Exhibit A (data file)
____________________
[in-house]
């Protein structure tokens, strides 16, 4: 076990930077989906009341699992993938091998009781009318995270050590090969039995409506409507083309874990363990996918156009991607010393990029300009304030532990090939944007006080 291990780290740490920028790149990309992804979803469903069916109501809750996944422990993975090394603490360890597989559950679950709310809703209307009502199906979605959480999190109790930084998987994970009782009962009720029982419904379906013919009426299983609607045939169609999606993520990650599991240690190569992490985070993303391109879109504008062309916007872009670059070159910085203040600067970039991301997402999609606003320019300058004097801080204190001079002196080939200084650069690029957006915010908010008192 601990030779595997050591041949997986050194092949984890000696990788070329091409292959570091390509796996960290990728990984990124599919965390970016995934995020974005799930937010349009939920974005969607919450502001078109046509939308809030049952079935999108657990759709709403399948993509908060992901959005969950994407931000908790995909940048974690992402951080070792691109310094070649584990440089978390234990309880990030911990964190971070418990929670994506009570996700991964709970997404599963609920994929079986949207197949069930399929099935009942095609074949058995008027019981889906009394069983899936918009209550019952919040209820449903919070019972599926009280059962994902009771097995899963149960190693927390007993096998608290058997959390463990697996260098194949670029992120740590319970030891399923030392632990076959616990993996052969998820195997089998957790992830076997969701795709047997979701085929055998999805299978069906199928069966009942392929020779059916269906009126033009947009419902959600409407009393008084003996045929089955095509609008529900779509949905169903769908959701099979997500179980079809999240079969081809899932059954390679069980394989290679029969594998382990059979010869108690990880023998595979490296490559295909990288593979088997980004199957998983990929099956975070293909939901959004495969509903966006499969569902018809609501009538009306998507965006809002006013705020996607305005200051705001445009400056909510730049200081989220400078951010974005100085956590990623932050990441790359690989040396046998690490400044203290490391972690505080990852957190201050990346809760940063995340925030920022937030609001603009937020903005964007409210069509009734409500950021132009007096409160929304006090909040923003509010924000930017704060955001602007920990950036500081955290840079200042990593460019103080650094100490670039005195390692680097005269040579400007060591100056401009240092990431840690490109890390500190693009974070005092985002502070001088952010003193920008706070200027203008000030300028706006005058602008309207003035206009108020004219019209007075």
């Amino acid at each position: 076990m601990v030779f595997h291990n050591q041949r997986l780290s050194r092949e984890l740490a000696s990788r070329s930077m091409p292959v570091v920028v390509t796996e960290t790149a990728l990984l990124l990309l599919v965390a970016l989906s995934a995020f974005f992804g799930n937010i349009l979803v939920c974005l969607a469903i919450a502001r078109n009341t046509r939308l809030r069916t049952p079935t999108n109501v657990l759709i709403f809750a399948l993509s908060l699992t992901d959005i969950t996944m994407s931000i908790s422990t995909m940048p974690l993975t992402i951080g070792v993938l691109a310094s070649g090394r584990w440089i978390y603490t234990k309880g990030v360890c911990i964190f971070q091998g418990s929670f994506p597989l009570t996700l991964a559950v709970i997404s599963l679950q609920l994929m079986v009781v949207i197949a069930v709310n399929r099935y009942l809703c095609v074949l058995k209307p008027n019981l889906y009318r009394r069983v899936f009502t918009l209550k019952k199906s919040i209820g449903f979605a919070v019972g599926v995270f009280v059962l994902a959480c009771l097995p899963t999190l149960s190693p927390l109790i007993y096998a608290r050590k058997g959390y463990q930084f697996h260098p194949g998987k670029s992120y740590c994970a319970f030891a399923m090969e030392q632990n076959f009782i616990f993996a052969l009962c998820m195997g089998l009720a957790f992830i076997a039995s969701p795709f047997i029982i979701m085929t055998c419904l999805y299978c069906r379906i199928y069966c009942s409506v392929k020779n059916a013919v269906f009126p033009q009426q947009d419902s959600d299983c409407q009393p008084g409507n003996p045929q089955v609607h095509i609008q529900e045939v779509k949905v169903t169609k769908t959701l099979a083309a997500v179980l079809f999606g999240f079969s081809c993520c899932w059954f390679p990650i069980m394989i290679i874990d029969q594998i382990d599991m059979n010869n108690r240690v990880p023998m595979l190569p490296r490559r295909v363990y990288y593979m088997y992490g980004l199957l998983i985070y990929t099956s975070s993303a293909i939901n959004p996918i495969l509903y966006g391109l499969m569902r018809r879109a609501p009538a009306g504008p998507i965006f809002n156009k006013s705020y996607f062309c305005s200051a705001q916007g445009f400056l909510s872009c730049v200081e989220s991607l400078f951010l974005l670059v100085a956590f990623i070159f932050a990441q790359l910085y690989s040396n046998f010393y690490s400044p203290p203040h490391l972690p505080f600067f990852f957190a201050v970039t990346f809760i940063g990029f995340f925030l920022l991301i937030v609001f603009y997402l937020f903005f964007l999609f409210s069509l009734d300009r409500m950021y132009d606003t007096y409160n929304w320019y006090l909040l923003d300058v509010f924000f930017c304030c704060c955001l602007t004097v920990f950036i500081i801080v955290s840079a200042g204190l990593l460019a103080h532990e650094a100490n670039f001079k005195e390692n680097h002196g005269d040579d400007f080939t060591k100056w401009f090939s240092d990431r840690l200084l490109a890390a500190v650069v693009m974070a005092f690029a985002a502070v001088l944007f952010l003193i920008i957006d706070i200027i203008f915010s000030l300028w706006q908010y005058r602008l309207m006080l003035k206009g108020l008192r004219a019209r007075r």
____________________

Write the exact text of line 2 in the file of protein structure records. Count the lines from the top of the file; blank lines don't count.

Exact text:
């Protein structure tokens, strides 16, 4: 076990930077989906009341699992993938091998009781009318995270050590090969039995409506409507083309874990363990996918156009991607010393990029300009304030532990090939944007006080 291990780290740490920028790149990309992804979803469903069916109501809750996944422990993975090394603490360890597989559950679950709310809703209307009502199906979605959480999190109790930084998987994970009782009962009720029982419904379906013919009426299983609607045939169609999606993520990650599991240690190569992490985070993303391109879109504008062309916007872009670059070159910085203040600067970039991301997402999609606003320019300058004097801080204190001079002196080939200084650069690029957006915010908010008192 601990030779595997050591041949997986050194092949984890000696990788070329091409292959570091390509796996960290990728990984990124599919965390970016995934995020974005799930937010349009939920974005969607919450502001078109046509939308809030049952079935999108657990759709709403399948993509908060992901959005969950994407931000908790995909940048974690992402951080070792691109310094070649584990440089978390234990309880990030911990964190971070418990929670994506009570996700991964709970997404599963609920994929079986949207197949069930399929099935009942095609074949058995008027019981889906009394069983899936918009209550019952919040209820449903919070019972599926009280059962994902009771097995899963149960190693927390007993096998608290058997959390463990697996260098194949670029992120740590319970030891399923030392632990076959616990993996052969998820195997089998957790992830076997969701795709047997979701085929055998999805299978069906199928069966009942392929020779059916269906009126033009947009419902959600409407009393008084003996045929089955095509609008529900779509949905169903769908959701099979997500179980079809999240079969081809899932059954390679069980394989290679029969594998382990059979010869108690990880023998595979490296490559295909990288593979088997980004199957998983990929099956975070293909939901959004495969509903966006499969569902018809609501009538009306998507965006809002006013705020996607305005200051705001445009400056909510730049200081989220400078951010974005100085956590990623932050990441790359690989040396046998690490400044203290490391972690505080990852957190201050990346809760940063995340925030920022937030609001603009937020903005964007409210069509009734409500950021132009007096409160929304006090909040923003509010924000930017704060955001602007920990950036500081955290840079200042990593460019103080650094100490670039005195390692680097005269040579400007060591100056401009240092990431840690490109890390500190693009974070005092985002502070001088952010003193920008706070200027203008000030300028706006005058602008309207003035206009108020004219019209007075």